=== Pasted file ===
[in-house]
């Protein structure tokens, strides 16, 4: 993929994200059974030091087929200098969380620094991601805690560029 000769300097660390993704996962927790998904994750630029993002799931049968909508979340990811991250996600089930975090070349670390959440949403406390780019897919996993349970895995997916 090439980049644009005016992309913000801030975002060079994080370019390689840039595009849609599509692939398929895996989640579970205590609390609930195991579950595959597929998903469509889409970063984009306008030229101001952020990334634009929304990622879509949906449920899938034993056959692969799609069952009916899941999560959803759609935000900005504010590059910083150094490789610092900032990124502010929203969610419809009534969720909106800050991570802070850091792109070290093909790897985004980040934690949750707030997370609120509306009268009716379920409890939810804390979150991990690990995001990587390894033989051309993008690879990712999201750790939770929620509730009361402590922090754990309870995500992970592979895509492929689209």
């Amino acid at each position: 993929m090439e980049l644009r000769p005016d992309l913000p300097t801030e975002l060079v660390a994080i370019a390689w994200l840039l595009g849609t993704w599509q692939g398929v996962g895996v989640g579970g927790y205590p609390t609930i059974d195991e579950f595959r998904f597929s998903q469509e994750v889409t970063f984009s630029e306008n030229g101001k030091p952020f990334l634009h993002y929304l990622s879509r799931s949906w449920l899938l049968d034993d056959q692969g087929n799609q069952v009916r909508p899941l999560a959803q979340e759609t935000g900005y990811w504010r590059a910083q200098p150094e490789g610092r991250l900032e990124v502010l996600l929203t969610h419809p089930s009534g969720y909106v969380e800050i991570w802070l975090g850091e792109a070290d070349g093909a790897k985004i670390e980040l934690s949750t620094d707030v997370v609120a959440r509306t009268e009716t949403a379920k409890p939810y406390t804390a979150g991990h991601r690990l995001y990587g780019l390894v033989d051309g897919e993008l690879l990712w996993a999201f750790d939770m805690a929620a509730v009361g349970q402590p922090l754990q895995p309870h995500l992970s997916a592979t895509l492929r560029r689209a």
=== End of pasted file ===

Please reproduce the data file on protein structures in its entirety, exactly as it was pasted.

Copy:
[in-house]
């Protein structure tokens, strides 16, 4: 993929994200059974030091087929200098969380620094991601805690560029 000769300097660390993704996962927790998904994750630029993002799931049968909508979340990811991250996600089930975090070349670390959440949403406390780019897919996993349970895995997916 090439980049644009005016992309913000801030975002060079994080370019390689840039595009849609599509692939398929895996989640579970205590609390609930195991579950595959597929998903469509889409970063984009306008030229101001952020990334634009929304990622879509949906449920899938034993056959692969799609069952009916899941999560959803759609935000900005504010590059910083150094490789610092900032990124502010929203969610419809009534969720909106800050991570802070850091792109070290093909790897985004980040934690949750707030997370609120509306009268009716379920409890939810804390979150991990690990995001990587390894033989051309993008690879990712999201750790939770929620509730009361402590922090754990309870995500992970592979895509492929689209």
């Amino acid at each position: 993929m090439e980049l644009r000769p005016d992309l913000p300097t801030e975002l060079v660390a994080i370019a390689w994200l840039l595009g849609t993704w599509q692939g398929v996962g895996v989640g579970g927790y205590p609390t609930i059974d195991e579950f595959r998904f597929s998903q469509e994750v889409t970063f984009s630029e306008n030229g101001k030091p952020f990334l634009h993002y929304l990622s879509r799931s949906w449920l899938l049968d034993d056959q692969g087929n799609q069952v009916r909508p899941l999560a959803q979340e759609t935000g900005y990811w504010r590059a910083q200098p150094e490789g610092r991250l900032e990124v502010l996600l929203t969610h419809p089930s009534g969720y909106v969380e800050i991570w802070l975090g850091e792109a070290d070349g093909a790897k985004i670390e980040l934690s949750t620094d707030v997370v609120a959440r509306t009268e009716t949403a379920k409890p939810y406390t804390a979150g991990h991601r690990l995001y990587g780019l390894v033989d051309g897919e993008l690879l990712w996993a999201f750790d939770m805690a929620a509730v009361g349970q402590p922090l754990q895995p309870h995500l992970s997916a592979t895509l492929r560029r689209a």